“To be” as a state

In Catalan and in Spanish we have two verbs: “ser” and “estar” . Both translate into English as “to be”. One of the uses of “estar” is to say that something is in a certain state or place. So, for example, in Spanish we’d say: “la belleza a menudo ESTÁ donde menos te lo esperas”, which translates into “beauty IS often where you don’t expect”. My problem here is that I feel something is missing in the English translation: because of using “often”, I feel like I should put an adjective or something describing a state after it. So for example I’d say “is often present where….”. My question is: is the first translation correct? Or is it necessary to put an extra verb to say that beauty “is located” to a place? In Spanish, “estar” already contains this meaning, hence my doubts.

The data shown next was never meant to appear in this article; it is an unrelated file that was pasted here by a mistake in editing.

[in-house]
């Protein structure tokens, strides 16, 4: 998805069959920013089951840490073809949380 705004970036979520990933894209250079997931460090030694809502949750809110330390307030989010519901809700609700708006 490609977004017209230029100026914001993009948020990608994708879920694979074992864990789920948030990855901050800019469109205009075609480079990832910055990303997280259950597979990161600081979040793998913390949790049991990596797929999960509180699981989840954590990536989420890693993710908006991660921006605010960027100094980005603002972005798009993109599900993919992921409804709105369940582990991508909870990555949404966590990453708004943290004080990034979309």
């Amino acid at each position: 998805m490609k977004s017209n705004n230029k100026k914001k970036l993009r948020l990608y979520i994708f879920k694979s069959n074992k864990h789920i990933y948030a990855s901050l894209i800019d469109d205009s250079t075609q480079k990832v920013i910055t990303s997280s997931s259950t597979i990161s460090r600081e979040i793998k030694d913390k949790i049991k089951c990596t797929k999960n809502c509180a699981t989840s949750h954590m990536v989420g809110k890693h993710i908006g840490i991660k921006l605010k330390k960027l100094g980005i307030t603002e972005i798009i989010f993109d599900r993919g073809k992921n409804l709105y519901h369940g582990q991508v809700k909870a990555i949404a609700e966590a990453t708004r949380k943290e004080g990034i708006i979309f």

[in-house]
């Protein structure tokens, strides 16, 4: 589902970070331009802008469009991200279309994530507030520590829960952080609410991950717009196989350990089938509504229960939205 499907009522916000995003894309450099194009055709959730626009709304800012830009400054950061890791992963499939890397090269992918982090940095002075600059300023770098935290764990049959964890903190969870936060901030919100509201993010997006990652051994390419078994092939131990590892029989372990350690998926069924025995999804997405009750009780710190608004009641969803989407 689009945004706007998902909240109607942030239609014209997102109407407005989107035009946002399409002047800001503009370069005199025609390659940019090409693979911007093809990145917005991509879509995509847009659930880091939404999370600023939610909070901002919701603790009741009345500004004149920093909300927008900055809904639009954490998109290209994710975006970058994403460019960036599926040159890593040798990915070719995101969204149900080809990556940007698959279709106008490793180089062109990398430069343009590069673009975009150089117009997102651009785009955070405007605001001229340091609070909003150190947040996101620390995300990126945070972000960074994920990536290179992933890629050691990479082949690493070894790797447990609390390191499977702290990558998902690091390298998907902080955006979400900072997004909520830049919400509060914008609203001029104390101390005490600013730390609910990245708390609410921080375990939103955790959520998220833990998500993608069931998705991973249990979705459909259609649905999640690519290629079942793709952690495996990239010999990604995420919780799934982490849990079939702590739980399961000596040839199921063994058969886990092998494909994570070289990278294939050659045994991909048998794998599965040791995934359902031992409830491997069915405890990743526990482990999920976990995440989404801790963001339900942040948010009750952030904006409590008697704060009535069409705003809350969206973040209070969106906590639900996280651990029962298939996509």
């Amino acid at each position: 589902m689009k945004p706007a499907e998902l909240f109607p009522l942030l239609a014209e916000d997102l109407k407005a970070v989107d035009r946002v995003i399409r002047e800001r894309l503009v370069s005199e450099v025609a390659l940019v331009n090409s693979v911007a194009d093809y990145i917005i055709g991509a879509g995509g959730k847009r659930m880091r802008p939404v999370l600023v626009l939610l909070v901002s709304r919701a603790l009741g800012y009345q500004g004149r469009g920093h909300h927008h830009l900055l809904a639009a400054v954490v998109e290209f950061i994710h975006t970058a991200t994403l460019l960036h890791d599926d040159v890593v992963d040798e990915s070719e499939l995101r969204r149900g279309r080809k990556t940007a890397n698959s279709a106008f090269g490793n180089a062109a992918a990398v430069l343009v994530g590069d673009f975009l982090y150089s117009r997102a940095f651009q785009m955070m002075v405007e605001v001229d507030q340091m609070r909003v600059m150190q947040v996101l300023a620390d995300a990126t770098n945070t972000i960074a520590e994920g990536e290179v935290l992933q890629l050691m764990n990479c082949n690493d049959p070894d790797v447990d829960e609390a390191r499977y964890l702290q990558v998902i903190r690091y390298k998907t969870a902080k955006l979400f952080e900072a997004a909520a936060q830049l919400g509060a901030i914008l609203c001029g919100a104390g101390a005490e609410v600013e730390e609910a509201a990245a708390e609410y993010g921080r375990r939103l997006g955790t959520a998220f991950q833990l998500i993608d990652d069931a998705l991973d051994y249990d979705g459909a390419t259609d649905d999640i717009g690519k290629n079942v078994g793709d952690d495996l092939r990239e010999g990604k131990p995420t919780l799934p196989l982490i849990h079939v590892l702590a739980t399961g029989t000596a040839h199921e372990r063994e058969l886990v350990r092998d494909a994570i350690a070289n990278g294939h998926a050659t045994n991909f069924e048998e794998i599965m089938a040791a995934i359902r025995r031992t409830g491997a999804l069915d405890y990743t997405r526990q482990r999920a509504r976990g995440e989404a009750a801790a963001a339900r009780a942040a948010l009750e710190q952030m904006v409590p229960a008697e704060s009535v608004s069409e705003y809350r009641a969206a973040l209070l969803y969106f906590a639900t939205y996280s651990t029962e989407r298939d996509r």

All of your solutions are correct, and the choice will depend on what kind of tone the speaker wants to set: More formal … or more casual?

Beauty’s in the eye of the beholder is something I might say to my girlfriend when she says I bought an ugly lamp. 🙂 So that IS is very casual.

One of the lame things about (American) English is that we use is / to-be all the freaking time. We sound pretty generic when we talk, compared to say, Germans. There, yes, they’d more frequently use sich befinden to say where something “is”.

Source : Link , Question Author : Claudix , Answer Author : Johnny

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